The move I love to hate: Olympic speed skater Mia Kilburg's lactate threshold workout

Andrew P. Scott/USA TODAY Sports

Mia Kilburg competing in the ladies' speed skating team pursuit semifinals during the 2018 Olympic Winter Games.

Helping the U.S. women's speedskating team bring home its first Olympic medal in 16 years at Pyeongchang was just a day in the life of Mia Kilburg (née Manganello). After bringing home the bronze, she "rode high for a little while" on a wave of publicity and general good vibes while also "keeping an eye on fitness."

This meant reintroducing another top-level sport to her repertoire.

The 28-year-old Florida native decided to jump back into her pro cycling saddle. While she's hardly new to finding high speeds on two wheels, it had been a couple of years since she'd signed up for a major competition. That is, until she entered the 2018 Colorado Classic, a four-stage cycling race -- one of the toughest cycling competitions on the calendar -- starting on Thursday in Denver and Vail, Colorado.

"I knew it was a bit ambitious to choose the Colorado Classic as my first one back. I'm going into it with two months of training compared to everyone else who has been racing all season," Kilburg says. "But I'm stubborn."

One "move" that Kilburg believes helped her win bronze on the ice and that will also help her "hopefully not get dropped" in the Colorado Classic is a lactate threshold workout. She says that cycling and speedskating are surprisingly synergetic activities when it comes to competing against the best in the world, but she names this particular training regimen as instrumental in taking her to the next level.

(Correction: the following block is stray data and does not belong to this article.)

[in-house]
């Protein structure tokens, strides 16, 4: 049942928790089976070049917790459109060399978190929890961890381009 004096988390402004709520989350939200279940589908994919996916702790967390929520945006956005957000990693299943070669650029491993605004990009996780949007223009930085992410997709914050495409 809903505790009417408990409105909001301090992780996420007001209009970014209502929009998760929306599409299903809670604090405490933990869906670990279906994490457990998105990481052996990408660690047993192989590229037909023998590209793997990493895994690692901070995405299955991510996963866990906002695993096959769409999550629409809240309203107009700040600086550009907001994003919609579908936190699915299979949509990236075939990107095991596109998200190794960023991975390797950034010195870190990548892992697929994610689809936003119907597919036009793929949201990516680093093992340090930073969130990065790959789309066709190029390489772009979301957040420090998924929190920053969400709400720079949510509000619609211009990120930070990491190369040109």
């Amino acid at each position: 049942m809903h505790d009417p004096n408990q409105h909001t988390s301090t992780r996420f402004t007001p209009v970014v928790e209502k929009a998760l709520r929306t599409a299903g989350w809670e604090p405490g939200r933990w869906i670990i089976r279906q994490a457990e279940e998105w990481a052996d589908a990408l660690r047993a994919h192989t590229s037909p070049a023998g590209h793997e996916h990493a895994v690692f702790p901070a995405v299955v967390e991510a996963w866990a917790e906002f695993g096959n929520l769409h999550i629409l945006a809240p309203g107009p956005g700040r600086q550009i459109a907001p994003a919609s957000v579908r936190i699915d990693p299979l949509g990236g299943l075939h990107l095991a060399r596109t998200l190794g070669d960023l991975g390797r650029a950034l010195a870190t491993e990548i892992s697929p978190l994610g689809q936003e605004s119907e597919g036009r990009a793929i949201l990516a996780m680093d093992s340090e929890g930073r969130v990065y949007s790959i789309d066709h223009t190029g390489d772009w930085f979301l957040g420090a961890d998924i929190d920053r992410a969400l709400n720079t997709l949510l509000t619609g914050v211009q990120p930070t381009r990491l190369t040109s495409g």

Brittany Marans, @sunny_bee89

Speed skater and cyclist Mia Kilburg has built her workout regimen around improving in both sports.

The move: Lactate threshold workout

How to do it: In skating, we don't train for hours and hours like you do on a bike, so all the workouts are pretty intense. Which makes sense because we race on a 400-meter track. For this workout, you skate individually to make it that much harder. It's seven and a half laps -- 3,000 meters. You skate four laps at a moderate pace, a bit slower than your race pace. You take one lap off, then do two laps at race pace, which would end up being two seconds faster than the four-lapper. You'd do it at 28- to 29-second laps, so it was building your lactate threshold [defined as the intensity of exercise at which lactate begins to accumulate] at the end of the interval. We'd duplicate this four times in a workout. At the end, you're attempting to go even faster than you'd even need to in your race. It's a matter of mental over physical, to get the feel of the strain against your legs and lungs, to push against those last two laps.

When I do it: Once a week, every week for four months, on top of all the other workouts during the week. It was something we mostly did before a rest or recovery day. 

Why I do it: Having that tension in your legs, trying to push over the limit is what gets you to that next level in your race. For skating, it's quad- and glute-dominated, not that you can feel anything. Skating is all power. It's also good for a crit or cycle race, especially for the stop-and-go sensation. You stop and your muscles fill up and you have to build up again even faster. When I started these, I'd constantly think back to a bike workout, where you suffer for hours at a time. My longest race on ice was four minutes. I figured I could do anything for four minutes.

Why it's so killer: Your legs are blowing up with lactic acid. If you stay down, you could continue on, but it's the stop and restart that kills you. Your legs go numb. It feels like you could pop them with a needle. They're hard as a rock, like balloons about to pop. You have to get yourself down in that position and tell yourself you're capable. That's what you need to go further. I always tell myself, "Make it hurt."

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